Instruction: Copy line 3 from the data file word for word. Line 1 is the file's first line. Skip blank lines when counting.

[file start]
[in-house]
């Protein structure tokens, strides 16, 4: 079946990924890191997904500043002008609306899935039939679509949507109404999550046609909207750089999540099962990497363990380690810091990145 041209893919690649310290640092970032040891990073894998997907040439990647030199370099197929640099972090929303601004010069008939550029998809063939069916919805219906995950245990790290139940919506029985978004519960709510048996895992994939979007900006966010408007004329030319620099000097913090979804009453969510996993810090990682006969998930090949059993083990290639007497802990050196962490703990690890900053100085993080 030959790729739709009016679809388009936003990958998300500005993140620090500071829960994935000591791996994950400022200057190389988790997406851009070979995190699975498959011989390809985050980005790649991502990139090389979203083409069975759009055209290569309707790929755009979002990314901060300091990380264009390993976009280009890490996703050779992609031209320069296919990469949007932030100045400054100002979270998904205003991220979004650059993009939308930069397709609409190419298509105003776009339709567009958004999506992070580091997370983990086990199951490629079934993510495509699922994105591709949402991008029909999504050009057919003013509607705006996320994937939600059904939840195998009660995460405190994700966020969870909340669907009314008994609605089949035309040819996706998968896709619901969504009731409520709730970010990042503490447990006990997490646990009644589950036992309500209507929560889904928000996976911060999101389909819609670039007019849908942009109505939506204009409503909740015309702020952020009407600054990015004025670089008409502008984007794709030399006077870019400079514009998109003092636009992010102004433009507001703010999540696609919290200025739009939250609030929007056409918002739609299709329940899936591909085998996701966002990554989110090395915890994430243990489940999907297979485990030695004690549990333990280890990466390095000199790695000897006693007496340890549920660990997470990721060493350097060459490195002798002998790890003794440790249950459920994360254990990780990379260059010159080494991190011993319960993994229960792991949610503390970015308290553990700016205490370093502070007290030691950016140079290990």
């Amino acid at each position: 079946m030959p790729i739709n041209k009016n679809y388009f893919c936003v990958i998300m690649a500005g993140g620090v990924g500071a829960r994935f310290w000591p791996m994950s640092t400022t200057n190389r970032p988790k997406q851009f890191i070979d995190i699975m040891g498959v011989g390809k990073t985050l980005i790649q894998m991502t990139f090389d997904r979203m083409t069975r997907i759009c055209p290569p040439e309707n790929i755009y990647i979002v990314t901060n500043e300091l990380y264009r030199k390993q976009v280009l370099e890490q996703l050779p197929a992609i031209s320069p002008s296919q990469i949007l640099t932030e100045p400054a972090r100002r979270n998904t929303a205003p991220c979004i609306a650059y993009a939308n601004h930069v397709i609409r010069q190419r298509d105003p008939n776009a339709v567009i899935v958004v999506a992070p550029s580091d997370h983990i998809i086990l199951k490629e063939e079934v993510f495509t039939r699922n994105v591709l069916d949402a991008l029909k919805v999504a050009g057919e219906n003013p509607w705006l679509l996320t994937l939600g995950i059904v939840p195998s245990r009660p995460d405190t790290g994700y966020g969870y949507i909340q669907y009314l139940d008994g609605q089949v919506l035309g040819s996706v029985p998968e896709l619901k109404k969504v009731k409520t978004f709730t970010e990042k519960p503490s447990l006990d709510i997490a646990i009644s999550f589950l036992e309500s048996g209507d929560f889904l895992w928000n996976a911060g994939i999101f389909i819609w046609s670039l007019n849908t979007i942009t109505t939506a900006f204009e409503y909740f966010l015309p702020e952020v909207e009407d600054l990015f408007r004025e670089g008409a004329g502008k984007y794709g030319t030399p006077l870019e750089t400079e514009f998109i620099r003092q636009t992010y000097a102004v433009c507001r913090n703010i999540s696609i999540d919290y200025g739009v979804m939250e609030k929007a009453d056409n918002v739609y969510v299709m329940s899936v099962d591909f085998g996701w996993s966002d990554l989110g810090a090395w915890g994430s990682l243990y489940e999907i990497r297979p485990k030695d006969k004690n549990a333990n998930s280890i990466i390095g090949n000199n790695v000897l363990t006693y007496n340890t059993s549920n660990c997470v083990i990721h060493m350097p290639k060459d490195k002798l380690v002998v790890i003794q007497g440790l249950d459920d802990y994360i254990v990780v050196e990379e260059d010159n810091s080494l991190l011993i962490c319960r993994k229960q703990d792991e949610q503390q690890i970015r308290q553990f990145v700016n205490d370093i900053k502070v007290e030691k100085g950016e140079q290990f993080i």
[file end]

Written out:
């Amino acid at each position: 079946m030959p790729i739709n041209k009016n679809y388009f893919c936003v990958i998300m690649a500005g993140g620090v990924g500071a829960r994935f310290w000591p791996m994950s640092t400022t200057n190389r970032p988790k997406q851009f890191i070979d995190i699975m040891g498959v011989g390809k990073t985050l980005i790649q894998m991502t990139f090389d997904r979203m083409t069975r997907i759009c055209p290569p040439e309707n790929i755009y990647i979002v990314t901060n500043e300091l990380y264009r030199k390993q976009v280009l370099e890490q996703l050779p197929a992609i031209s320069p002008s296919q990469i949007l640099t932030e100045p400054a972090r100002r979270n998904t929303a205003p991220c979004i609306a650059y993009a939308n601004h930069v397709i609409r010069q190419r298509d105003p008939n776009a339709v567009i899935v958004v999506a992070p550029s580091d997370h983990i998809i086990l199951k490629e063939e079934v993510f495509t039939r699922n994105v591709l069916d949402a991008l029909k919805v999504a050009g057919e219906n003013p509607w705006l679509l996320t994937l939600g995950i059904v939840p195998s245990r009660p995460d405190t790290g994700y966020g969870y949507i909340q669907y009314l139940d008994g609605q089949v919506l035309g040819s996706v029985p998968e896709l619901k109404k969504v009731k409520t978004f709730t970010e990042k519960p503490s447990l006990d709510i997490a646990i009644s999550f589950l036992e309500s048996g209507d929560f889904l895992w928000n996976a911060g994939i999101f389909i819609w046609s670039l007019n849908t979007i942009t109505t939506a900006f204009e409503y909740f966010l015309p702020e952020v909207e009407d600054l990015f408007r004025e670089g008409a004329g502008k984007y794709g030319t030399p006077l870019e750089t400079e514009f998109i620099r003092q636009t992010y000097a102004v433009c507001r913090n703010i999540s696609i999540d919290y200025g739009v979804m939250e609030k929007a009453d056409n918002v739609y969510v299709m329940s899936v099962d591909f085998g996701w996993s966002d990554l989110g810090a090395w915890g994430s990682l243990y489940e999907i990497r297979p485990k030695d006969k004690n549990a333990n998930s280890i990466i390095g090949n000199n790695v000897l363990t006693y007496n340890t059993s549920n660990c997470v083990i990721h060493m350097p290639k060459d490195k002798l380690v002998v790890i003794q007497g440790l249950d459920d802990y994360i254990v990780v050196e990379e260059d010159n810091s080494l991190l011993i962490c319960r993994k229960q703990d792991e949610q503390q690890i970015r308290q553990f990145v700016n205490d370093i900053k502070v007290e030691k100085g950016e140079q290990f993080i």